Reasons why Fran tries to engage sheep in conversation
I leaned on the fence of a nearby field recently and gazed at the flock owned by a local farmer. I told them how cute they were, with their woolly coats and soft black noses, and how glad I was to be there, watching them nibble grass. I was sure the farmer didn't have time to pay them such close attention and I knew they'd be grateful.
I explained how sheep were my favourite animals and how much I'd like to hug them, telling them about when I cuddled a fat woolly-woolly sheep once at a wildlife centre and would have married it had this been socially acceptable.
I told them how sure I was that my visit to them and my obvious admiration would boost their self-esteem and make them feel proud to be part of the ovine community.
One sheep wandered nearer the fence and I felt privileged that it had come closer, clearly uplifted by my presence and wanting to hear more. I fished my phone out to take its picture.
Here it is, hanging on my every word.
Hm. Perhaps not so fascinated.
It's particularly galling to be ignored by a sheep. They're not exactly Michael McIntyre themselves when it comes to offering entertainment or sparkling repartee.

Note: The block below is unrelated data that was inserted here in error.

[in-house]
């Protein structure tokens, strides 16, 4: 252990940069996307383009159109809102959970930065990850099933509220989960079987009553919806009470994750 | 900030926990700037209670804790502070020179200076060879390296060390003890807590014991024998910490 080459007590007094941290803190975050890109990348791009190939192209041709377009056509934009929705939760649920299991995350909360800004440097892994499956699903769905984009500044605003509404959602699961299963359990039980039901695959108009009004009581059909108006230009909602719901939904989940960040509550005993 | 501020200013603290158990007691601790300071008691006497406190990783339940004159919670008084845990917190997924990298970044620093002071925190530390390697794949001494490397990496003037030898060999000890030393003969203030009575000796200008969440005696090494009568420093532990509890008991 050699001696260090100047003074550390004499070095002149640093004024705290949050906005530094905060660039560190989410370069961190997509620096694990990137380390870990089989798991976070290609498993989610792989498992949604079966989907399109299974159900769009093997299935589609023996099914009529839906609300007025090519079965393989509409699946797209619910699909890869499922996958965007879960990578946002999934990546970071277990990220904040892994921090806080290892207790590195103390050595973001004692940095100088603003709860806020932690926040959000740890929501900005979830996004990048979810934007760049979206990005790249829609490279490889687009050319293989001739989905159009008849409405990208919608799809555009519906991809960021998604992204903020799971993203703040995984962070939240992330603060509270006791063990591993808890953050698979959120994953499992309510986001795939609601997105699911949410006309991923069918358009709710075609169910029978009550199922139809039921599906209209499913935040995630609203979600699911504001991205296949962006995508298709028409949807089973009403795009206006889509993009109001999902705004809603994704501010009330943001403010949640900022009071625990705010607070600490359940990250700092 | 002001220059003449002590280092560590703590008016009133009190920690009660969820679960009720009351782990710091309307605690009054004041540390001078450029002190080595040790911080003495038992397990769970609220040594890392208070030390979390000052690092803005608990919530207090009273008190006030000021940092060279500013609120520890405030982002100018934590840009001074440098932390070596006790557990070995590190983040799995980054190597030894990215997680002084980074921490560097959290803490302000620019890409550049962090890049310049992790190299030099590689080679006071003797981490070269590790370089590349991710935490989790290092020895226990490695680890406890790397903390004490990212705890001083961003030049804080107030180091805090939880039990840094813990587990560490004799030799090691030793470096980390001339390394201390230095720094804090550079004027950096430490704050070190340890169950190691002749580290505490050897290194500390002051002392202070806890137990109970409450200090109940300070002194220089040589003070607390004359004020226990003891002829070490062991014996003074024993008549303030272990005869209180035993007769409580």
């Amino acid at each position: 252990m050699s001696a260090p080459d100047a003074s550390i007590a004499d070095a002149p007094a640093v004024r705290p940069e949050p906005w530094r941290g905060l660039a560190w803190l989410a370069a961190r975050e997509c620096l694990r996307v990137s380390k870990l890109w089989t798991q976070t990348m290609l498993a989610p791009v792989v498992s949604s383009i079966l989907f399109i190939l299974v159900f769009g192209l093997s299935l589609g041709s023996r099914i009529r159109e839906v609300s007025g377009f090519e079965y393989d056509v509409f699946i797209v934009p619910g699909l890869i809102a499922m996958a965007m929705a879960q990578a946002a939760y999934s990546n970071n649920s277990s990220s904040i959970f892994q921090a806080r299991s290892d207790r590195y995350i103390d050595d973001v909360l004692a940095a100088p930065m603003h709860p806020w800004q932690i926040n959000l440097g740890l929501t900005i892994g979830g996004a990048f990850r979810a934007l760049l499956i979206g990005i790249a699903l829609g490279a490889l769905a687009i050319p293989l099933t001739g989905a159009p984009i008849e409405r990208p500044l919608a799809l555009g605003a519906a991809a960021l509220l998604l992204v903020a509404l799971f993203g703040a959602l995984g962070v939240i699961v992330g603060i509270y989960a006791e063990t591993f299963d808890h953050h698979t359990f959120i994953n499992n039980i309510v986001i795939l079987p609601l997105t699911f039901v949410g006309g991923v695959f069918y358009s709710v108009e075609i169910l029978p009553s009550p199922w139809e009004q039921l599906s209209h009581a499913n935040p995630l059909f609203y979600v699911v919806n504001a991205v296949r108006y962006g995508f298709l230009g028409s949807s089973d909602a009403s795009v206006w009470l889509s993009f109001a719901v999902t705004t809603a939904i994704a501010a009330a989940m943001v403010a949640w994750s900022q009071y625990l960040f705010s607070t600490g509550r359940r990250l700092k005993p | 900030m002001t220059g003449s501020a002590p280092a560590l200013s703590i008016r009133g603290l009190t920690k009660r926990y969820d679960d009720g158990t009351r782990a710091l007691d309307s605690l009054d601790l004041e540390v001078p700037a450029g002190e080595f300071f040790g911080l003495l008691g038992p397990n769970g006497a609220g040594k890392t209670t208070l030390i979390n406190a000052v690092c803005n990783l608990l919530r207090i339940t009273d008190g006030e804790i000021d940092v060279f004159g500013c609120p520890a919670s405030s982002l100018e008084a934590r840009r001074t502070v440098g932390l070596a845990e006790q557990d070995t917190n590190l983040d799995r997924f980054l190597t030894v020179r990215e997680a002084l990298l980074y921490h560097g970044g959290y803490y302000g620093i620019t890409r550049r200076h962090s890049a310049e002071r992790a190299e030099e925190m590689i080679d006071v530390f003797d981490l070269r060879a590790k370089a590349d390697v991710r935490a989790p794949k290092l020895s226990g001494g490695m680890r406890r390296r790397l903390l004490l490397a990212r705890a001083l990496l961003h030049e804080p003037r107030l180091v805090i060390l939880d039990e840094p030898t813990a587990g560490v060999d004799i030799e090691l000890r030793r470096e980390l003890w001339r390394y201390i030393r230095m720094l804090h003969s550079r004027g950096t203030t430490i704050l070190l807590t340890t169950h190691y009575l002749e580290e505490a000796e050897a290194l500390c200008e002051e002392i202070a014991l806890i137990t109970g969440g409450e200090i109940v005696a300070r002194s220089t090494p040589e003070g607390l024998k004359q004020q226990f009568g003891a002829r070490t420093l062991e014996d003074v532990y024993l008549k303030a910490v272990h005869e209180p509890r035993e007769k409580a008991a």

Not that I'm bitter, or anything.
'What are your greatest fears?' someone asked me the other day.
'I'm terrified that I might bore people,' I said. (I didn't add 'or sheep'. Not everyone would understand.)
It's true, though. If at a social gathering I see people's eyes wandering while I'm talking to them, I feel a bit sick. If I thought you were bored now with this blog post (although you probably wouldn't have got to this point if that were the case) I would be ashamed.
And in my work as an English teacher, if a student ever says they're bored in my lesson, it takes me months to get over it.
I was teaching a lesson at an independent boys' school once where the behaviour (mostly) was good and pupils were generally polite and mannered. As I spoke, though, one pupil suddenly stretched his arms into the air as if just waking up, yawned, and said, 'Oh, I'm so BORED!' The class guffawed and he opened his eyes wide, clearly horrified at what he'd done. 'Miss, I'm so sorry. I'm so sorry.' He couldn't stop apologising. He was one of the most respectful boys in the class and genuinely hadn't been conscious of saying it out loud.
I wasn't comforted to know that he had been SO bored that he'd been semi-comatose and not in control of his own speech organs.
The class never let him forget the incident. And I found it hard to erase it from my own memory too.
I know it's irrational. As a teacher, or a friend, or a blogger, or a sheep-conversationalist, one can't be hugely interesting and gripping all the time.
But I still worry about it.
Perhaps the reason I like talking to sheep is that they look pretty bored anyway so I can kid myself they think I'm an absorbing raconteur but that it won't reflect on their faces.
But the truth is probably more this ...
|'She's as tedious as cardboard, isn't she? When will she shut up and go away?'|